|The Victoria & Albert Museum|
A pendant of enameled gold is set with an onyx cameo of Queen Elizabeth I and with table-cut rubies and diamonds. It is hung with a cluster of pearls. On the reverse, an oak tree has been enameled. This is known as The Barbor Jewel.
According to Barbor family tradition, first recorded in 1724, this jewel was made for William Barbor (died 1586)--a Protestant. The family tradition states that William Barbor wanted to commemorate his escape from the stake (where Protestants were put to death by the Catholic rulers) thanks to the accession of Elizabeth I (1558-1603).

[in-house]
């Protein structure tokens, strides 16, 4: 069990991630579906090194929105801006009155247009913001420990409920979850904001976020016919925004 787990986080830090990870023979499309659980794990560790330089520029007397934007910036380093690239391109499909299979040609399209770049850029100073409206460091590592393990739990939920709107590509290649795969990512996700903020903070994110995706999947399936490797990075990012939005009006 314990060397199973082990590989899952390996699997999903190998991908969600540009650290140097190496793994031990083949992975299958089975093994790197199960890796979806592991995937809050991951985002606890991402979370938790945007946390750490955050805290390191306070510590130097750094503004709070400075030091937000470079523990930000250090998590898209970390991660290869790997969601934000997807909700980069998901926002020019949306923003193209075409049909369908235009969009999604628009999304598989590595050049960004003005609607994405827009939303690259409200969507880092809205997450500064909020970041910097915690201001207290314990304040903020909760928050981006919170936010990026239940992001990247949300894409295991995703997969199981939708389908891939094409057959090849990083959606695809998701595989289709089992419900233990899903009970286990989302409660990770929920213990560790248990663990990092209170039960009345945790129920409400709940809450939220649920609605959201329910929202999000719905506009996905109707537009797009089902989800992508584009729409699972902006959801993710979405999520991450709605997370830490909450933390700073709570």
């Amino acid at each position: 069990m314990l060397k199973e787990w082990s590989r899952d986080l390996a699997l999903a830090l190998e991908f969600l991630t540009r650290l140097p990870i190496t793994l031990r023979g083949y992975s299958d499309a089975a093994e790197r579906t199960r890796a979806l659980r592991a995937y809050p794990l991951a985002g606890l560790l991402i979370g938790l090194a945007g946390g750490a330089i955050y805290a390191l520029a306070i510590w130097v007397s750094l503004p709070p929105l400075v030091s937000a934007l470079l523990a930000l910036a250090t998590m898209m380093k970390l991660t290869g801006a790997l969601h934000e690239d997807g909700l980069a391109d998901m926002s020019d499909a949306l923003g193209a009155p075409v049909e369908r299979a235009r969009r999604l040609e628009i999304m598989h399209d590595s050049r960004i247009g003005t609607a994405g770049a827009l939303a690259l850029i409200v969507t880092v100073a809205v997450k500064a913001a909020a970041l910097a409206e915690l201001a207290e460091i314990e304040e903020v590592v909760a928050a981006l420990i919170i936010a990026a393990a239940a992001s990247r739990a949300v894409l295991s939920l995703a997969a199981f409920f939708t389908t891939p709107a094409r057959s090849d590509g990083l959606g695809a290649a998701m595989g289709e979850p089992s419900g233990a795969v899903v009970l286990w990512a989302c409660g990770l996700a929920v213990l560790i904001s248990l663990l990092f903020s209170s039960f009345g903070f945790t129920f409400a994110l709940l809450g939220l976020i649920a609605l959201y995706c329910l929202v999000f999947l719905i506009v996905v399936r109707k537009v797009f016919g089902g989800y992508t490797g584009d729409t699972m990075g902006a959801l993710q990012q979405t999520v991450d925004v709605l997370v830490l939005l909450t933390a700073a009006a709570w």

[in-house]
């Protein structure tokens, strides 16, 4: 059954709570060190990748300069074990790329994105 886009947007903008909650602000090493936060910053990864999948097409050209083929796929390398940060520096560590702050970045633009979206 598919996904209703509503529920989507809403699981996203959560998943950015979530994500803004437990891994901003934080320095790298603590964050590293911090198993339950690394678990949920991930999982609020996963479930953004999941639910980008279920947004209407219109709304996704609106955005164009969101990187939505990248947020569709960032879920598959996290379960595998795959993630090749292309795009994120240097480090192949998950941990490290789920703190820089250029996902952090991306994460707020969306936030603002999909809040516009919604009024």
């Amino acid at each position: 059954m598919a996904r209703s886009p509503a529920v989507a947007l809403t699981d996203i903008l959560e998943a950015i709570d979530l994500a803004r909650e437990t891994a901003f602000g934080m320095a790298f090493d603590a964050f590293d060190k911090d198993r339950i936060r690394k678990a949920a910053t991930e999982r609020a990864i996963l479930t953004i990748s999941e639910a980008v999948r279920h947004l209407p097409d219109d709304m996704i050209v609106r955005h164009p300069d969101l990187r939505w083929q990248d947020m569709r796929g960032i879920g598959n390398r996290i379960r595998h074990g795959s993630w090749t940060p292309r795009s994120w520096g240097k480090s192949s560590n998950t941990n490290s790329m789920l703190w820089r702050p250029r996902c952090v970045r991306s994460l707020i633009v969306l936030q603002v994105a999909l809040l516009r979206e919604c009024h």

As with most family traditions, this one is probably apocryphal. The style of the enameling, setting and the Queen’s costume indicates a later creation date, from about 1615-1625. Regardless, it’s an important historical ornament, and as beautiful as the day it was made.